Does your risk management plan look at the risks involved in the hiring process? Your workforce is your human capital. Its value is based on how well it contributes to your productivity and profit, but also on the risks it imposes that may have significant costs when something goes wrong.
Background screening that takes the organization’s risk profile into account is a vital part of managing human capital risk. The process has to begin with a risk assessment of each role focusing on the responsibilities and authority of the position, and its access to valuable assets (including financial and legal compliance, reputational, brand, customer, and supply chain partner assets). The framework created in doing this work is an invaluable foundation for creating job descriptions, as well as the basic risk profile of the organization’s human capital.
The resulting role-related job descriptions, which include a risk dimension, determine the types of background checks you’ll use in your hiring process. Thus, hiring for a position that has significant customer contact may require different kinds of research than for a job stocking shelves in a warehouse. Obviously, the higher the position and the greater the authority, the greater the potential costs of a hiring failure, and the more the background screening must dig into past behaviors and performance.
Some of the risk-related functions of background screening include:
Verifying that your applicant’s claims about experience, education, and accomplishments are accurate.
There is abundance of anecdotal data that people use to “stretch” resumes, or even commit outright frauds in order to gain a step up in competition for a job. In a few spectacular cases, a bad hire has damaged an organization almost beyond repair. But even at a lower level, a hire who is not really qualified for a position can reduce the organization’s performance.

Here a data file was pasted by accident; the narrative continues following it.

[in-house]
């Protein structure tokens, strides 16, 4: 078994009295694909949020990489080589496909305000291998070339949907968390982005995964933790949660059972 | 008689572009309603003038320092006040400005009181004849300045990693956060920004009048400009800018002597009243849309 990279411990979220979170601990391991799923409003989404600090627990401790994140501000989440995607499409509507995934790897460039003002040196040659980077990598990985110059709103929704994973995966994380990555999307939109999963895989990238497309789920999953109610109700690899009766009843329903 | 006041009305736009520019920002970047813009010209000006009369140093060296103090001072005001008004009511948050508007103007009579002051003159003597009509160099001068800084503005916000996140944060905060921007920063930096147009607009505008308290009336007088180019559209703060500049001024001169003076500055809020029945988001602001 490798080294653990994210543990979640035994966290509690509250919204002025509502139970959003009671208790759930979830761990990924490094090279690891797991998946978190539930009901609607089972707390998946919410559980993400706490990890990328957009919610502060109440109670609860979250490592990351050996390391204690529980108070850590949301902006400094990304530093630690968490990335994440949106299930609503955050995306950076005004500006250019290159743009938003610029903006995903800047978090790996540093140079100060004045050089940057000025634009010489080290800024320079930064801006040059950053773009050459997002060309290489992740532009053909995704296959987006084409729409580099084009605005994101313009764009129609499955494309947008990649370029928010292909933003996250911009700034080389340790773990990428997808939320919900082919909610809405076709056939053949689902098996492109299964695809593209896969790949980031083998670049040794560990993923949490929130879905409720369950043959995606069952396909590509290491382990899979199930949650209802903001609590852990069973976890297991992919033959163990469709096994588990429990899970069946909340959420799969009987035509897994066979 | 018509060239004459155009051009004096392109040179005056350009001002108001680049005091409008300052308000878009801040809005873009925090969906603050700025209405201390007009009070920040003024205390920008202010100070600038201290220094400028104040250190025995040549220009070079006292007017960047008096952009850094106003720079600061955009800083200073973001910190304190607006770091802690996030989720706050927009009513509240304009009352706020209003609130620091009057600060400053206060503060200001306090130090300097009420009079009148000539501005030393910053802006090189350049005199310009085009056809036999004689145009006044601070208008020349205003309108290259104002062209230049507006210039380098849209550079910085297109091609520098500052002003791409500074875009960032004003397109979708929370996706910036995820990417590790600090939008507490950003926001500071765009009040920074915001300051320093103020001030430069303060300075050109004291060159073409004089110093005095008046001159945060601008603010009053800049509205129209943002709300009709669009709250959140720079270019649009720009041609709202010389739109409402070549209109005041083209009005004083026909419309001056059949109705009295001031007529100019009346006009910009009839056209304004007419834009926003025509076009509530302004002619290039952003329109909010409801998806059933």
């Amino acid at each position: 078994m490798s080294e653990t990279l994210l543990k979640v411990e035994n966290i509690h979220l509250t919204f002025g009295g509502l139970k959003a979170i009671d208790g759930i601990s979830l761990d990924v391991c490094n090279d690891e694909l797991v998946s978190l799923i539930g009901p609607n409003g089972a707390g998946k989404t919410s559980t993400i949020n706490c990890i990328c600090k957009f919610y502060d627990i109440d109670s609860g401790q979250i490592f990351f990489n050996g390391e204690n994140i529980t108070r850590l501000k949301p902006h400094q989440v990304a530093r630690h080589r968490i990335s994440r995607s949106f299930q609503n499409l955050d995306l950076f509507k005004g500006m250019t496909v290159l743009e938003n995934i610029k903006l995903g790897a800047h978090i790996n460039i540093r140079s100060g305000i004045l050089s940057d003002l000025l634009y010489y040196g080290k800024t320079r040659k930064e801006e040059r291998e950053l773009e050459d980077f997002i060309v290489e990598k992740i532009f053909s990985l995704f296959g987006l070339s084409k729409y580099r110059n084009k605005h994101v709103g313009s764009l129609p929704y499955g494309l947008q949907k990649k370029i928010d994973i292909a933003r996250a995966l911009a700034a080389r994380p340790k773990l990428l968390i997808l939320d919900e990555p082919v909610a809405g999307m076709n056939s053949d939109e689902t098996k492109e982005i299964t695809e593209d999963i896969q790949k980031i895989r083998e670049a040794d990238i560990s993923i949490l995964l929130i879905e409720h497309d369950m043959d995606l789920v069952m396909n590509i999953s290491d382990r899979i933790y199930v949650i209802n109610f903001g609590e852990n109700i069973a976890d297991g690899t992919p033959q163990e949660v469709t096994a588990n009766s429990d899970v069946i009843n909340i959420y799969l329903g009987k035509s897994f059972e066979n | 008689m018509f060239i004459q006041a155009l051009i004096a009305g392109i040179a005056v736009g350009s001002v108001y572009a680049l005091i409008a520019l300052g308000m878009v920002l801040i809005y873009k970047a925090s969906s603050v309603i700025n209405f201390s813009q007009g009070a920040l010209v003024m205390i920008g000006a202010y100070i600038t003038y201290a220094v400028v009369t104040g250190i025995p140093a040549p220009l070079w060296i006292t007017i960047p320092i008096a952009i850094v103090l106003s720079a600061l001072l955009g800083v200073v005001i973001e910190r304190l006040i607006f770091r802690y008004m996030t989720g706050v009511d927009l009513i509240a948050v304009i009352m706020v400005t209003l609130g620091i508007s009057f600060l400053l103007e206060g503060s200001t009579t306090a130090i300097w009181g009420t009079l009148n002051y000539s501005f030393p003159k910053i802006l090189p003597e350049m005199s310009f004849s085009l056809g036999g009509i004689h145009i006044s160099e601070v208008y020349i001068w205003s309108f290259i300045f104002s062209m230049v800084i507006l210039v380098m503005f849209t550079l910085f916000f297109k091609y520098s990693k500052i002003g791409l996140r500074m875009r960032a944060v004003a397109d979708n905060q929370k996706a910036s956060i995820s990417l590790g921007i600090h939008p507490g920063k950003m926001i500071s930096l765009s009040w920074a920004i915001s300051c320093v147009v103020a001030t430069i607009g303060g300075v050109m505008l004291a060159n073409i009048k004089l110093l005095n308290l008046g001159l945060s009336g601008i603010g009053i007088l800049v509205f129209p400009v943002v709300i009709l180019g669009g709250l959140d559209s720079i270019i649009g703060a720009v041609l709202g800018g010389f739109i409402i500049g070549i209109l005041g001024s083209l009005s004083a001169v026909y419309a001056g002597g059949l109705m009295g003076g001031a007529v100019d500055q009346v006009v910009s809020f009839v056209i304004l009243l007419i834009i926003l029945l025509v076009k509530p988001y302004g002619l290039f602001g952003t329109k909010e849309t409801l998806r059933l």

Demonstrating due diligence in the hiring process.
Negligent hiring and retention are commonly found in lawsuits against organizations that have suffered a major failure. Background screening can help to mitigate this risk when it is deep and focused enough to demonstrate an effort to control the risk.
Helping to create a safer and more productive workplace environment.
Workplace violence and other pathologies can be reduced by background screening that incorporates the risk factors leading to these outcomes. Some of these issues are character related, while others might be mitigated with an appropriate criminal background check.
Improving your organization’s ability to keep good employees.
A good background screening program can help to identify the candidates who are the best fits for a job. Over time, the resulting workforce should include people who are successful and happy with their job roles, and they will be more likely to stay in them.
Reducing outright organizational fraud.
There are many reasons people commit fraud, and some of these are subject to background research. Past behavior is an important element in predicting future actions, but even the most seemingly well-adjusted employee can sink into fraud. Being alert to background issues like financial stress and personal distress can help prevent organizational frauds.
Employment screening works in two dimensions. The first, obvious one is to find and select candidates most likely to perform at a high level. The second is to help mitigate common human capital risks that exist in almost any pool of applicants or employees.
Is your background screening program successfully contributing to your overall enterprise risk management plan?